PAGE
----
A case for the Atkins diet, the original low carb diet that works

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Atkins snack bars Creative Commons 2.0/Mike Mozart

Themistocles Stavrou

Does anyone remember the Atkins diet? It was the craze of the early 2000’s that saw everyone swapping bread for bacon and chips for chicken. It shed kilos off many and many still swear by it, but an equal number dismiss Atkins as a fad; just another diet in a milieu of temporary fixes which exist solely to rob you of your money.

However, unlike most fad diets, the Atkins approach has stood firm where others have fallen.

It all began in 1972, when Dr. Robert C. Atkins started to formalise a controlled carbohydrate approach after noticing the increasing obesity problem among his US patients. He discovered that eating the right foods while limiting refined carbohydrates “changed a person’s body from a carb-burning to a fat-burning machine,” which led to successful weight loss.

Today’s low-carb New Atkins diet is based on this same controlled carbohydrate principle, and the company provides not just recipes and support books, but also products like bars, drinks and shakes that complement the New Atkins eating model.

“Our products are developed to make healthy low-carb eating simple and easy to follow, especially for busy people who need to snack on the go,” managing director of Atkins Nutritionals Australia/New Zealand, Richard Sullivan, tells International Business Times Australia.

“In the Australian market, changes in the [health and fitness] sector mirror the shift in people’s eating habits, and Atkins plans to continue educating consumers about the benefits of low-carb and low-sugar eating for long-term health.”

A recent study by the Australian Bureau of Statistics showed that while fewer Australians are drinking and smoking every year, obesity is more prevalent than ever. What this means is that Australians are beginning to see the benefits correlated with a healthy lifestyle, but many still struggle with their weight.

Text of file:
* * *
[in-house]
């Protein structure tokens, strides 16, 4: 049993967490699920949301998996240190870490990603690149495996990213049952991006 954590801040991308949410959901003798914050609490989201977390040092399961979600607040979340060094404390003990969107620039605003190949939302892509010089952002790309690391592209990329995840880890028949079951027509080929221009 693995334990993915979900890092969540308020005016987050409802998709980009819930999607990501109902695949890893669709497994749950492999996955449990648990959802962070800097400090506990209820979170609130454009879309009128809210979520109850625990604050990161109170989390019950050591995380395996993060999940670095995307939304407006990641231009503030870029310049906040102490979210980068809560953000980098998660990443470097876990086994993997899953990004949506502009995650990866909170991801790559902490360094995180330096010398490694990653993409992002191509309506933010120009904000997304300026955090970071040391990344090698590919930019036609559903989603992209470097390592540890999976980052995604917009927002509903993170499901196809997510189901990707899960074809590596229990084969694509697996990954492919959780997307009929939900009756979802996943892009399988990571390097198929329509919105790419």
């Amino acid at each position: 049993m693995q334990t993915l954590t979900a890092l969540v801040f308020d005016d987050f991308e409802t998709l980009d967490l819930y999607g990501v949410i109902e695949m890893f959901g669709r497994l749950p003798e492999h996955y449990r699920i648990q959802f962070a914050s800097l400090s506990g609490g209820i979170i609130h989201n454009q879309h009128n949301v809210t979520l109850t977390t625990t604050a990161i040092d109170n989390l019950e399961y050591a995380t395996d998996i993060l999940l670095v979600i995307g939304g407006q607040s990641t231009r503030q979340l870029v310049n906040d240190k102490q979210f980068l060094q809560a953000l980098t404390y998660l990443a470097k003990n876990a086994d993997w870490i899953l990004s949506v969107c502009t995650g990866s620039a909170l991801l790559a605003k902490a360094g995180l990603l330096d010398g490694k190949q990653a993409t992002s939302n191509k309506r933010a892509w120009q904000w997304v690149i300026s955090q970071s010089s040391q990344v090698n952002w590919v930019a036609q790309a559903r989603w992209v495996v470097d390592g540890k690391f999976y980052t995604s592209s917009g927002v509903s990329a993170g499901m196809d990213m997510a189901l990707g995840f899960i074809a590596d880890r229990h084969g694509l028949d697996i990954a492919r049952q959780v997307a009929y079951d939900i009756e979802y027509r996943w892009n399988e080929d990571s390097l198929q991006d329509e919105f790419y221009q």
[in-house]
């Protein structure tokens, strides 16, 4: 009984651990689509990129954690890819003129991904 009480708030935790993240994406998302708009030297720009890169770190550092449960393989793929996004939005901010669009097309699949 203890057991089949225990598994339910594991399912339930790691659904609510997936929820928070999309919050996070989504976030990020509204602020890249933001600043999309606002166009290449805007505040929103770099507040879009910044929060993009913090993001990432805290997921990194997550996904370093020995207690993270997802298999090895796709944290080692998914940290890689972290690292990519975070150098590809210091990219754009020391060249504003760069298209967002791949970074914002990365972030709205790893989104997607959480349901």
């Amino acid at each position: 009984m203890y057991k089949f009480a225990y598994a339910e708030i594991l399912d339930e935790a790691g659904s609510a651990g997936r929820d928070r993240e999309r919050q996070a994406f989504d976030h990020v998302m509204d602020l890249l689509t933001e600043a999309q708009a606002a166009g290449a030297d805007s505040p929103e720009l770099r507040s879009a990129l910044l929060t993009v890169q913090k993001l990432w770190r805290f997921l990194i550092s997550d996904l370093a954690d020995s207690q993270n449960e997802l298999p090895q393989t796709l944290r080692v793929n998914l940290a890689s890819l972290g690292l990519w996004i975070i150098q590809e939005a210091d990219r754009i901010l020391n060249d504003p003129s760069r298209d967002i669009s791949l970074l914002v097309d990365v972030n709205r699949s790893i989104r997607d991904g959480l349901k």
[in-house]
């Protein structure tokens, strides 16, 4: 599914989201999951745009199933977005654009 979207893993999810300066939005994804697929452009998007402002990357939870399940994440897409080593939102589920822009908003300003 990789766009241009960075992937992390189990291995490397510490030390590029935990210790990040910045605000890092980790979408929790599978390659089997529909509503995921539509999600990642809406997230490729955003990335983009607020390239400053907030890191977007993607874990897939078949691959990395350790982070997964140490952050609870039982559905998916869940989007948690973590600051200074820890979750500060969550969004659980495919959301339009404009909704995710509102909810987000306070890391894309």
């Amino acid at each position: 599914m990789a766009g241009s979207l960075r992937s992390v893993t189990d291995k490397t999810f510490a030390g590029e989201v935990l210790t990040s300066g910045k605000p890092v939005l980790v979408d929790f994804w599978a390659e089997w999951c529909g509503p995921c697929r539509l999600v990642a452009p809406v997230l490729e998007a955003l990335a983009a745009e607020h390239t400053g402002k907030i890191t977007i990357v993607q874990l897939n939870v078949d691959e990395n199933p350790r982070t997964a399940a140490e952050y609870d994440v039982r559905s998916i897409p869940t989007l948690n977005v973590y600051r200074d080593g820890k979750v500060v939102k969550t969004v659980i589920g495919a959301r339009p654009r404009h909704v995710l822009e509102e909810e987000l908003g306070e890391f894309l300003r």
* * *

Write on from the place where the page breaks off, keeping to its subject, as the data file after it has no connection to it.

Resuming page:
One of the reasons for this paradox is the inconsistency of easily accessing accurate information online. According to a study conducted by ‘The Journal of the American Medical Association’ in 2001:

“Little is known, however, about whether the available material (online) is sufficiently complete and accurate to support consumer decision making. Several studies of single medical conditions have suggested deficiencies in the quality of Web-based health information.”

The study basically predicted the whole ‘Google your Symptoms’ trend, which has translated into almost every aspect of our lives. “Just Google it” is probably the ruling motto many Australians abide by today.

However, the plethora of contradicting links that crop up when you Google “how to lose weight’ are too confusing and intimidating for the average Australian. An abundance of information makes it difficult to differentiate between fact and fiction. Just look at the vaccination debate (we mean Google it) and you’ll quickly realise it’s hard to find ‘the truth’ online.